Deciding to take the plunge into a travel agency, whether it’s your own or a consortium, is an exciting time for any advisor. But building a successful and effective agency is dependent upon much more than registering for an LLC and calling it a day.
The following are some common blunders that travel agents might make when starting out. Read on to not only identify these mistakes but how to remedy them. The result is an opportunity to strengthen the foundation of any travel agency.
Choosing the wrong business name
Creativity is such a vital asset in any profession, and especially when owning a business. However, when it comes to naming your travel agency, reign in the compulsion to make it too cutesy or complicated.
“Too often, agents overthink the name,” says Sheila Folk, CEO of Travel Industry Solutions. “Unless you are 100 percent certain that you will only do group singles travel, it’s always better to stay broad and simple.” Folk suggests keeping the company name clean and straightforward, incorporating your own name — Doris Day’s Travel Agency — if it’s not too difficult to spell.
“New agents don’t consider how many times they will have to spell out their name and email address each day for suppliers and other third parties,” Folk says. “Short, sweet and without slang is best.”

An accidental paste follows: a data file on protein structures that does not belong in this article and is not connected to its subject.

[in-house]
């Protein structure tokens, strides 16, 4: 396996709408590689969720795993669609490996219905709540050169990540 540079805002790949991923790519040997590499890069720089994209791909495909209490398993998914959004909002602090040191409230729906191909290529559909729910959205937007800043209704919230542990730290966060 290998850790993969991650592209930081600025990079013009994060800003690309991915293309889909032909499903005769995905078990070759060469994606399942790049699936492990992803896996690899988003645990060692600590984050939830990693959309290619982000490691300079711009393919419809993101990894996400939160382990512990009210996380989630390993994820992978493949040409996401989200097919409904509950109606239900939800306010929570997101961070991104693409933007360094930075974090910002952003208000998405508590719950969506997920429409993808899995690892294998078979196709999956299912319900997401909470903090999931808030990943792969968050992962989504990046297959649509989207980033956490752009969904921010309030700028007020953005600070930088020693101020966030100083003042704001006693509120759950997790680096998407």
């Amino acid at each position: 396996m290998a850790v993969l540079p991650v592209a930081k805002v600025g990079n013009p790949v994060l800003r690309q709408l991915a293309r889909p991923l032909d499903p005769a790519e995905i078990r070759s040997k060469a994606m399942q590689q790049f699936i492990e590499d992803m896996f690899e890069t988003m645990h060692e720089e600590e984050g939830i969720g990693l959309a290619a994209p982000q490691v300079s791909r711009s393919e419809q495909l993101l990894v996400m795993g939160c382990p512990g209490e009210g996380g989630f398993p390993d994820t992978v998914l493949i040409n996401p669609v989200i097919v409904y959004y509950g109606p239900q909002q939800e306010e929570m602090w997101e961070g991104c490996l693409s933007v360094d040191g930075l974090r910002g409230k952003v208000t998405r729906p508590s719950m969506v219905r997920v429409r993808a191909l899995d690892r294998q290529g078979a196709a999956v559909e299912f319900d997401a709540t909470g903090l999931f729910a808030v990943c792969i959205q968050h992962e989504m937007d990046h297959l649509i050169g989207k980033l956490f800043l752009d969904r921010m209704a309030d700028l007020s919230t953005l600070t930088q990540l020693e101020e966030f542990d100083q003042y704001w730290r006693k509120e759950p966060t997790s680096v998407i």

Additionally, it’s important to ensure that the name you ultimately choose isn’t being used elsewhere. Double-check that you aren’t infringing on a trademarked name before making your final decision and printing those business cards.
Not researching licenses
Understanding licenses and regulations is integral to running any law-abiding travel agency. You don’t need a business degree, but you will need to check into local, state and federal regulations to determine which license, if any, applies to your travel business. For example, this could include a local business license or state-specific travel seller license.
Within the U.S., there are just four states that require a seller of travel (SOT) license requirement: Florida, California, Washington and Hawaii. Compliance with these licenses also means you must comply with each state’s specific business regulations.
It’s also vital to choose the proper business structure, whether that’s sole propriety, an LLC or a corporation. Do some research and speak to other business owners to better understand what each business type provides in terms of tax benefits and personal liability protection.